Preventing Heat Exhaustion in Dogs in Metro DC

Following the long, cold Washington, DC winter, you and your pup are likely itching to get outdoors and have a little fun in the summer sun. While that's all well and good, you'll want to be careful to ensure that your dog doesn't suffer heat exhaustion under the hot summer sun. That's why it is essential to know the signs of heat exhaustion in dogs and what preventative measures you can take to ensure that your pup remains cool through those dog days of summer.


Heat Exhaustion in Dogs

Heat exhaustion, sometimes called heatstroke or overheating, occurs when a dog’s body temperature rises above normal. A dog's average normal body temperature is usually between 101 and 102.5 degrees Fahrenheit. Unlike humans, dogs have very few sweat glands, so they cannot cool off the same way humans do, and, as a result, they can overheat more easily. A dog cools itself off by panting, significantly reducing its body temperature.


Heat Exhaustion typically occurs in dogs left outdoors on sweltering hot summer days, but there are other instances where a dog could develop heat exhaustion, including:

  • in high humidity situations, even on days when the temperature is reasonably lower

  • when the dog doesn’t take proper “cool down” breaks during play

  • when the dog does not have access to fresh water on warm days

  • when the dog is inside the house on hot days with inadequate ventilation or without air conditioning.

  • when the dog is inside a vehicle, even if it doesn’t feel like its hot outside

A dog can die from heat exhaustion, so it is important to recognize the warning signs.


What Are the Signs of Heat Exhaustion in Dogs?

When it comes to recognizing heat exhaustion in dogs, it is crucial to keep an eye out for signs of overheating, including:

  • excessive drooling

  • excessive panting

  • difficulty breathing

  • weakness

  • vomiting

  • diarrhea

  • stumbling or issues with coordination

  • seizures

  • sudden collapse

If your dog displays one or more of these signs of heat exhaustion, you need to act immediately because once a dog starts to overheat, heat exhaustion will progress quickly.


Some Dogs Are More at Risk of Developing Heat Exhaustion

Any dog can suffer from heat exhaustion, but brachycephalic dog breeds with short muzzles, like pugs and bulldogs, are at greater risk because they have a more challenging time eliminating body heat by panting compared to other breeds.


Elderly and overweight dogs and those who suffer from heart or lung diseases are also at a greater risk of heat exhaustion.


Never leave an at-risk dog alone outside in the Washington, DC summer heat. Instead, the dog should stay in an air-conditioned space whenever they are left alone.


If you are worried about leaving your dog inside alone during the day, consider hiring a responsible Washington, DC dog walker to get your pooch out of the house safely while you’re gone.


How to Respond to Heat Exhaustion in Dogs

When your dog exhibits early signs of heat exhaustion, like panting or vomiting, bring the dog inside and provide them with cool water, not cold water.


Determine the dog’s temperature using a digital rectal thermometer. If the temperature is higher than 102.2 degrees, cover the dog in towels that have been soaked in lukewarm water. Also, you can apply rubbing alcohol to the dog’s paw pads. The idea is to cool the dog down gradually.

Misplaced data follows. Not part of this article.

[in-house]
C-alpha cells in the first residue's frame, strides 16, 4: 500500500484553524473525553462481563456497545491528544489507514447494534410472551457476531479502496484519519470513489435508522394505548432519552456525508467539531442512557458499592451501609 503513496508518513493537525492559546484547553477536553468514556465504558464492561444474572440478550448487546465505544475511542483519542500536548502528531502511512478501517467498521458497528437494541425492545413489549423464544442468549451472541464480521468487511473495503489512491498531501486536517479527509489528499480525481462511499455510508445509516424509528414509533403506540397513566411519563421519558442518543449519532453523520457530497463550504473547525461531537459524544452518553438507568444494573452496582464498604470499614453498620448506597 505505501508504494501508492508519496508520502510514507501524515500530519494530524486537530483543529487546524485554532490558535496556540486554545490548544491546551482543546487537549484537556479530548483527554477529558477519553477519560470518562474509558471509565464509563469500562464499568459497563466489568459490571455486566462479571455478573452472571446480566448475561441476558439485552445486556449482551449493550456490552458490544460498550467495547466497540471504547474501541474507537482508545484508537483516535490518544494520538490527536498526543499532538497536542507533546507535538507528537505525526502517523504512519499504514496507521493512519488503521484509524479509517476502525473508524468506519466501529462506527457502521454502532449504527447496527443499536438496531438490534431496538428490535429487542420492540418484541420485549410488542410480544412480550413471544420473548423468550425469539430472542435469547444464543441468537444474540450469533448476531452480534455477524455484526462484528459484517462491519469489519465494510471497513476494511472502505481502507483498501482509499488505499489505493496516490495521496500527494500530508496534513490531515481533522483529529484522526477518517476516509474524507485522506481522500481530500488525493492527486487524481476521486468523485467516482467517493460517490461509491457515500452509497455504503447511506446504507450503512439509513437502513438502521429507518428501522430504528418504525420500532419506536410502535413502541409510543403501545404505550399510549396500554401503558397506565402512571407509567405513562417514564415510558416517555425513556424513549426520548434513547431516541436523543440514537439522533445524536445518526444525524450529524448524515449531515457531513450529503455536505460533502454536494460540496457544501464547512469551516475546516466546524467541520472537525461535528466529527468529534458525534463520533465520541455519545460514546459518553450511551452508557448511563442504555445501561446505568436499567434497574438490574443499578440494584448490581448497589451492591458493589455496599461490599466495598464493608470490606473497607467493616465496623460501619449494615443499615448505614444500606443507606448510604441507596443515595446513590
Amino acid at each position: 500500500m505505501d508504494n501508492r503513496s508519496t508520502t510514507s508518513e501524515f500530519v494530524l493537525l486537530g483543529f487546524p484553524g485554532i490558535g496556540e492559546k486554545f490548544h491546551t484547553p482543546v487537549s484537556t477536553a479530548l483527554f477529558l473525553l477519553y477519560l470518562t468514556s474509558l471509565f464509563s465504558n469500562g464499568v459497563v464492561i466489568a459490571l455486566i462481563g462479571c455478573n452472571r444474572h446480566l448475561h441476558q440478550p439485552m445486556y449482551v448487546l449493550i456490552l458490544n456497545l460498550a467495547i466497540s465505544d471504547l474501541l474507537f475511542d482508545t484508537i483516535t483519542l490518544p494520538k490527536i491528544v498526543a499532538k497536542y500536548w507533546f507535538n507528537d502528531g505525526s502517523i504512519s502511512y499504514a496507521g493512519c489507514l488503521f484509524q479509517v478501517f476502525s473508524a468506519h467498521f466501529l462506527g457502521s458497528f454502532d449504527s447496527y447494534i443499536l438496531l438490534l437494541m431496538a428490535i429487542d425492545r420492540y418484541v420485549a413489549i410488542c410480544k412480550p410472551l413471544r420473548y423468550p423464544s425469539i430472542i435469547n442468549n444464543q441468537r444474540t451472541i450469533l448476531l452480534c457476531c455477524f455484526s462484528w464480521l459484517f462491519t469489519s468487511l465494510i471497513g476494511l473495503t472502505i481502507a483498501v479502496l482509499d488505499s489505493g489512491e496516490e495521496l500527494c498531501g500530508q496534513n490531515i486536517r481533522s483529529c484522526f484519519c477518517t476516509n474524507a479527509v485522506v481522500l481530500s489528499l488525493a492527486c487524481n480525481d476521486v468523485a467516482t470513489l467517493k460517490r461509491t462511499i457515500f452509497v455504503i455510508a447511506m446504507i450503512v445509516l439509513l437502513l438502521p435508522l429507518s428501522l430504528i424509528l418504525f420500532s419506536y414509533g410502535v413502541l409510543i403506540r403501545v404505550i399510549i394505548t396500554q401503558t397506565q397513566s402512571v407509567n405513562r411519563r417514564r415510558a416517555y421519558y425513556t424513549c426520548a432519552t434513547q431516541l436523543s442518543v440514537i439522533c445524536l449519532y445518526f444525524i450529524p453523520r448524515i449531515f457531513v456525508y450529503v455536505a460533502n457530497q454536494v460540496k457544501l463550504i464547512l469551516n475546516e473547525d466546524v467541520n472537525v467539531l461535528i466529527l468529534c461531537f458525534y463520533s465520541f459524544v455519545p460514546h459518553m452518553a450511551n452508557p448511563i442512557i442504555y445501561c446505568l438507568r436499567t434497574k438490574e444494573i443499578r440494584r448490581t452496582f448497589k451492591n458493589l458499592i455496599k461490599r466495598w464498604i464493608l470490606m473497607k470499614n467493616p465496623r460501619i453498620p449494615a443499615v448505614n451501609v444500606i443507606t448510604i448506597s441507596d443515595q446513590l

Never put cold water on a dog suffering from heat exhaustion, as this could cause a dangerous change in blood pressure.


The dog's body temperature should take approximately ten minutes to decrease. Once the dog’s body temperature has reached 102.5, you can stop the cool-down efforts as the dog’s temperature drops on its own. On the other hand, if the dog's temperature fails to improve after ten minutes, you should immediately get the dog to their vet (or an emergency vet) and seek advanced support, which may consist of supplying intravenous fluids, maintaining blood pressure, and administering medications.


How to Prevent Heat Exhaustion in Dogs

There is a possibility of heat exhaustion any time the outside temperature reaches above 80 degrees Fahrenheit or when there is high humidity. If these conditions exist, you can take the following precautions to keep your dog cool:

  • Do not leave your dog outside, unsupervised, on hot, humid days.

  • Keep them inside in an air-conditioned space when you are not at home with your dog.

  • Whenever your dog is outside, be sure they have access to fresh water and shelter from the direct sunlight.

  • Ensure dog walking and exercise occur early in the day before the temperature reaches a dangerous level. Otherwise, stick to shady areas and keep it brief.

  • Never leave a dog alone in a parked vehicle because heat can quickly build to deadly levels inside a closed vehicle, even on days that don’t seem hot.

  • On the hottest days, keep all brachycephalic breeds, obese and elderly dogs, and those suffering from heart and lung diseases inside an air-conditioned space, only letting them outside for short bathroom breaks.


Heat Exhaustion Takeaways for Dog Parents

The human body responds differently to the heat and humidity than a pet’s body responds. Even on days when it may feel comfortable for us, the temperature and the humidity can have devastating effects on our pets.


That is why dog parents must be aware of the signs of heat exhaustion in dogs and know how to protect our four-legged friends on hot and humid days.


When you follow these simple rules for protecting your dog from heat exhaustion, you and your pup can responsibly enjoy the summer sun all season long while remaining safe and comfortable, indoors and out.

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